“I would be remiss, however, if I did not concede that several counties in this state have simply ignored those opinions and continue to have their Councils control that particular office. So it can be done, but the Attorney General thinks it is improper to say the least.”

After additional discussion, Council voted 5-2 to instruct Martin to produce an ordinance that complies with state law by the next Council meeting.

Seems to Me . . . Promoting balloon fest

By Stan Welch

It has long been accepted in some parts of the country that the garbage business and organized crime go together like egg shells and coffee grounds. Solid waste, garbage, trash, or as they say in the Great Northeast, rubbish, is huge business with huge profits. Only pharmaceutical companies and oil companies have a bigger scam going than the solid waste industry.

From all over the country, garbage trucks stream into South Carolina, and into Anderson County, bringing waste from New Jersey and Atlanta and Charlotte and Baltimore, and they dump it into landfills built in this state with the willing assistance of law firms named after governors who helped craft legislation favorable to such well organized corporations. Oh, they promised never to accept out of state waste, but they told a known lie when they said it; and they never batted an eye.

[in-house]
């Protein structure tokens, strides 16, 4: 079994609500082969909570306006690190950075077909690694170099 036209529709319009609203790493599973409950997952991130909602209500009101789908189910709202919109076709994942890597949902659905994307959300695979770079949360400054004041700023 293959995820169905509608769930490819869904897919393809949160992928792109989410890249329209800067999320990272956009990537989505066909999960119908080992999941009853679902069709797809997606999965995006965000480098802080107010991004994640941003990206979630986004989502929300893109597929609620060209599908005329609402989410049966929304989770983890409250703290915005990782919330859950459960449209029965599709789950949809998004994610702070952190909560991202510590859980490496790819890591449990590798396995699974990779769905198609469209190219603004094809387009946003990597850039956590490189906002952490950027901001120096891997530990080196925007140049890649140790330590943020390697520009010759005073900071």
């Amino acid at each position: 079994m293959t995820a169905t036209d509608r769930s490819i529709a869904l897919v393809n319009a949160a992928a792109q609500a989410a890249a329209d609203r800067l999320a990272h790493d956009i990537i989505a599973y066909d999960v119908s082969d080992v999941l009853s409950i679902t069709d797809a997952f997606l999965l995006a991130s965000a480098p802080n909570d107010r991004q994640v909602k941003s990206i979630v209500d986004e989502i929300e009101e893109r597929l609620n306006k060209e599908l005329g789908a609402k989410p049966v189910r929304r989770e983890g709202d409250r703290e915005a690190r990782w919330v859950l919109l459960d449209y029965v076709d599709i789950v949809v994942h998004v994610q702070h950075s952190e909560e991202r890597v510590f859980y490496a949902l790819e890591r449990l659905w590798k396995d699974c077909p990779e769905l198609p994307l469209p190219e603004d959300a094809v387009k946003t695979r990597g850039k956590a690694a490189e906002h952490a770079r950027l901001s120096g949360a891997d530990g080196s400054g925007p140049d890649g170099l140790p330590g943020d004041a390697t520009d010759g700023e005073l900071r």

The federal courts ruled decades ago that solid waste disposal was interstate commerce and couldn’t be regulated by the states. So when Allied Waste, or Waste Management, or Claude Graham, or Nationswaste said they wouldn’t accept out of state waste, they snickered behind their hands when they said it. Why, they even put it in the contracts, knowing it wasn’t worth the paper it was written on.